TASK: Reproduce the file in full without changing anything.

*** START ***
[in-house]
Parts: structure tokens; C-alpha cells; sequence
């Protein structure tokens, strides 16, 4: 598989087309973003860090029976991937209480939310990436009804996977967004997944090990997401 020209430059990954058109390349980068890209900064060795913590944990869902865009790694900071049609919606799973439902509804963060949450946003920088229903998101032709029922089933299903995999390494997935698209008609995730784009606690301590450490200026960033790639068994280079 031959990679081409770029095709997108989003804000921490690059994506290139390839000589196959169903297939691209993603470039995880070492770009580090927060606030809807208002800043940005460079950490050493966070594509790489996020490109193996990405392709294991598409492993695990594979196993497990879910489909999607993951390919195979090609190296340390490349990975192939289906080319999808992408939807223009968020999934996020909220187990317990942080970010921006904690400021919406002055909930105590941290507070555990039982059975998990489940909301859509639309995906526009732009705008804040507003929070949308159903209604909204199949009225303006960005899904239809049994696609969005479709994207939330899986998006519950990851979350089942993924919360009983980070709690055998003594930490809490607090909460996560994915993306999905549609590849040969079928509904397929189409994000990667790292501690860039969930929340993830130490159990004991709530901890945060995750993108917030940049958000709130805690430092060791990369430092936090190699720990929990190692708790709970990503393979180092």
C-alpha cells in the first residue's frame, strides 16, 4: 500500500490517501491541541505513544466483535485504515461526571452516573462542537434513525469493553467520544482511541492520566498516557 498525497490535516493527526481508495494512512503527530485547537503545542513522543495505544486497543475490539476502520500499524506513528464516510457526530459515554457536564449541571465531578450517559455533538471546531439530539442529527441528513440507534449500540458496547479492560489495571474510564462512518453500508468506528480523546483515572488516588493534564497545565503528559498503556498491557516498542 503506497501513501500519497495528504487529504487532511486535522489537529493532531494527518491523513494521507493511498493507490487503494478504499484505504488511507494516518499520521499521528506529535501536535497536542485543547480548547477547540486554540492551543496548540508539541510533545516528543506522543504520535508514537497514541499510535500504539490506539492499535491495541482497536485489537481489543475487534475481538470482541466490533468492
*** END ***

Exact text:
[in-house]
Parts: structure tokens; C-alpha cells; sequence
């Protein structure tokens, strides 16, 4: 598989087309973003860090029976991937209480939310990436009804996977967004997944090990997401 020209430059990954058109390349980068890209900064060795913590944990869902865009790694900071049609919606799973439902509804963060949450946003920088229903998101032709029922089933299903995999390494997935698209008609995730784009606690301590450490200026960033790639068994280079 031959990679081409770029095709997108989003804000921490690059994506290139390839000589196959169903297939691209993603470039995880070492770009580090927060606030809807208002800043940005460079950490050493966070594509790489996020490109193996990405392709294991598409492993695990594979196993497990879910489909999607993951390919195979090609190296340390490349990975192939289906080319999808992408939807223009968020999934996020909220187990317990942080970010921006904690400021919406002055909930105590941290507070555990039982059975998990489940909301859509639309995906526009732009705008804040507003929070949308159903209604909204199949009225303006960005899904239809049994696609969005479709994207939330899986998006519950990851979350089942993924919360009983980070709690055998003594930490809490607090909460996560994915993306999905549609590849040969079928509904397929189409994000990667790292501690860039969930929340993830130490159990004991709530901890945060995750993108917030940049958000709130805690430092060791990369430092936090190699720990929990190692708790709970990503393979180092």
C-alpha cells in the first residue's frame, strides 16, 4: 500500500490517501491541541505513544466483535485504515461526571452516573462542537434513525469493553467520544482511541492520566498516557 498525497490535516493527526481508495494512512503527530485547537503545542513522543495505544486497543475490539476502520500499524506513528464516510457526530459515554457536564449541571465531578450517559455533538471546531439530539442529527441528513440507534449500540458496547479492560489495571474510564462512518453500508468506528480523546483515572488516588493534564497545565503528559498503556498491557516498542 503506497501513501500519497495528504487529504487532511486535522489537529493532531494527518491523513494521507493511498493507490487503494478504499484505504488511507494516518499520521499521528506529535501536535497536542485543547480548547477547540486554540492551543496548540508539541510533545516528543506522543504520535508514537497514541499510535500504539490506539492499535491495541482497536485489537481489543475487534475481538470482541466490533468492